There are many different approaches to learning. While some people prefer a more studious method, there is no denying that it’s easier to learn while you’re having fun. Think back to your childhood. Some of your most memorable learning experiences probably didn’t feel like learning at all. This concept is known as ‘implicit learning’. Our fondness for this approach has led to an increasing interest in the use of video games in stroke rehabilitation. But what is it that differentiates these ‘serious games’ from conventional rehabilitation regarding recovery? What aspects of these ‘games’ offer the most benefit in post-stroke rehabilitation?
With these questions in mind, an international team of researchers looked at studies reporting on the effectiveness of physical rehabilitation games. They looked at 61 studies, recruiting a total of more than 1,600 patients. While 35 of the studies involved stroke patients, all of them compared serious gaming with conventional rehabilitation techniques.
Serious gaming shows benefits for stroke recovery
Overall, the researchers found that, compared with conventional rehabilitation, serious gaming promoted more significant improvements in upper limb function and movement/balance. They also found that benefit was not linked to age (the average age was 61 — not your usual video gamers!) or the length of the gaming sessions, and that benefit was greater when the player acted as part of a team. Interestingly, they also found that patients benefited from a bit of escapism. Games with fantasy features rated highly, as they allowed more space for creativity. Consequently, these led to more player engagement and better outcomes.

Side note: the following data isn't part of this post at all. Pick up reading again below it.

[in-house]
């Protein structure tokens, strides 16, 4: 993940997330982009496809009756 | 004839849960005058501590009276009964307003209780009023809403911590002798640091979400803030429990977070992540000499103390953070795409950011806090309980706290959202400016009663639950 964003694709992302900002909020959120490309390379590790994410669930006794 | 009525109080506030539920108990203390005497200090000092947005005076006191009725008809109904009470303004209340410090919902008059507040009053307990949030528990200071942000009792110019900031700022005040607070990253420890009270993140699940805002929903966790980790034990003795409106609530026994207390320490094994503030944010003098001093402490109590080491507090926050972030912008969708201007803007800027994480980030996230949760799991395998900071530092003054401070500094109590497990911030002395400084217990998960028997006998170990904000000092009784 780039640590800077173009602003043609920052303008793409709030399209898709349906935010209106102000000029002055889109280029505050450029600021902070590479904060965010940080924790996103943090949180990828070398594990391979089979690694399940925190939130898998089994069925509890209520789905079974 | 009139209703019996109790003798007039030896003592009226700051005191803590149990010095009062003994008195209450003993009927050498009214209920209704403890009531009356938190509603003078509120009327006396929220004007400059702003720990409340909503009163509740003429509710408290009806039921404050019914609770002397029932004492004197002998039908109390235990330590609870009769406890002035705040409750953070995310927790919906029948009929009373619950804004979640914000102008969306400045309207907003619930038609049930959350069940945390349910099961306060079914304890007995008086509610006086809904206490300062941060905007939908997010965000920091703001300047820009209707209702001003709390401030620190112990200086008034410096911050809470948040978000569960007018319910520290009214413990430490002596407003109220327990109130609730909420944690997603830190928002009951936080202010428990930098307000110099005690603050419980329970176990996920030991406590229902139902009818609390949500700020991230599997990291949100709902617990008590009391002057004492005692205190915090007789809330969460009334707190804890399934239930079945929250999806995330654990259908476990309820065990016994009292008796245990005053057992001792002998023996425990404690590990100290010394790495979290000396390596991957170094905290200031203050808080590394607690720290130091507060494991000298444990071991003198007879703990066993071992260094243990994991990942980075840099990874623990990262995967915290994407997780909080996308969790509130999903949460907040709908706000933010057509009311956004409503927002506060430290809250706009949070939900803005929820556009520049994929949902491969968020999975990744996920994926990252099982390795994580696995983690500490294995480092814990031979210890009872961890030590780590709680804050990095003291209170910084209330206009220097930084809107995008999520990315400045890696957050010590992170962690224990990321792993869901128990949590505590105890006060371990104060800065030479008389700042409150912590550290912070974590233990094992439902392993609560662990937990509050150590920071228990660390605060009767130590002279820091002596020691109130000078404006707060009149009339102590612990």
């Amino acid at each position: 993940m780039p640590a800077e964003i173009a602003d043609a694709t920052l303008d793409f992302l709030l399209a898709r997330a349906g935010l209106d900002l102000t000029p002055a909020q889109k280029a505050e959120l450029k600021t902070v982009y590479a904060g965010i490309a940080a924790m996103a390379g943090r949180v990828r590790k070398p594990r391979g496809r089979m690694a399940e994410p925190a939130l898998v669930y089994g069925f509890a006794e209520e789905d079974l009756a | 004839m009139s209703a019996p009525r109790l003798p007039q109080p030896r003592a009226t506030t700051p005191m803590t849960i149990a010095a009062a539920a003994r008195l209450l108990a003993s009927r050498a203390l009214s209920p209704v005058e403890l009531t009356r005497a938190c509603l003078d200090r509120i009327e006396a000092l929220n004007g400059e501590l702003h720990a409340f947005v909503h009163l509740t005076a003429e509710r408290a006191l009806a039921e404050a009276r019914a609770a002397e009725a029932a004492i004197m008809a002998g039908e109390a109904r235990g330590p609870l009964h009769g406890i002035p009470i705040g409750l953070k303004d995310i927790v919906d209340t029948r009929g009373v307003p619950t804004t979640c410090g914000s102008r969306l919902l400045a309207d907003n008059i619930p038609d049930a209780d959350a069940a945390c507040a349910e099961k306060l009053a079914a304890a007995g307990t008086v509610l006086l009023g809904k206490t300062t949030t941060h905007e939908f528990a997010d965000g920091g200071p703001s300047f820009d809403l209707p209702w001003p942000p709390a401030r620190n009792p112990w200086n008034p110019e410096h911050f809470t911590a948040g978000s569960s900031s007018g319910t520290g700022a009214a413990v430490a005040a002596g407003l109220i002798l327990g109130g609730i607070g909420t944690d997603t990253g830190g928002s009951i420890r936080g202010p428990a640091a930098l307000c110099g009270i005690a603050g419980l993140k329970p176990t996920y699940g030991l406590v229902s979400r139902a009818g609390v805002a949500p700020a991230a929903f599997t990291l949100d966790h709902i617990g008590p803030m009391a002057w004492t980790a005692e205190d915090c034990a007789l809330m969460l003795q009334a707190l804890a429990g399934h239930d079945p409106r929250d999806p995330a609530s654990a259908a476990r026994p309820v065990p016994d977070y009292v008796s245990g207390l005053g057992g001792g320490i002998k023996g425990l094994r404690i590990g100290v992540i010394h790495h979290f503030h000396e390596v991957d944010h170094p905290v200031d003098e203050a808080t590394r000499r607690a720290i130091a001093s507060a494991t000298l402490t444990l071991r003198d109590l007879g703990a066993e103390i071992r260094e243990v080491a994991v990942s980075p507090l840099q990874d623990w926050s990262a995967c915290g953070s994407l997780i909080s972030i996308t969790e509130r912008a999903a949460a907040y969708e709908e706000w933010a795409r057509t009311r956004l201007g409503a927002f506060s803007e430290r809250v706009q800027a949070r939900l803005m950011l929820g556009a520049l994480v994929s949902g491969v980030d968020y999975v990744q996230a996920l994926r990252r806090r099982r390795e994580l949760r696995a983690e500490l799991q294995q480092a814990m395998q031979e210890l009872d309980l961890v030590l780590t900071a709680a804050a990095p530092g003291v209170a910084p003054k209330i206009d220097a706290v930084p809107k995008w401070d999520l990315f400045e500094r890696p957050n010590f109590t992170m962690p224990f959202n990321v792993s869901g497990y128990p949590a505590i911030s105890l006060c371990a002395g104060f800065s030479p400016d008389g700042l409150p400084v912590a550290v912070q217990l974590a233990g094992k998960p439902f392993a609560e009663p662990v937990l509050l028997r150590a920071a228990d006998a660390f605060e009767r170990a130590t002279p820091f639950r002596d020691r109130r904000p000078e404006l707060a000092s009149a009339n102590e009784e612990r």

By finding out what works in serious gaming, developers can create more engaging scenarios that better meet the requirements of the player. As a result, it will maximize the benefit of a post-stroke rehabilitation program. So why not talk to your therapist about adding serious gaming to your treatment program. It could take you to the next level.
The lead author of this study is Diana Tăut, Department of Psychology, Babes-Bolyai University of Cluj-Napoca, Cluj-Napoca, Romania.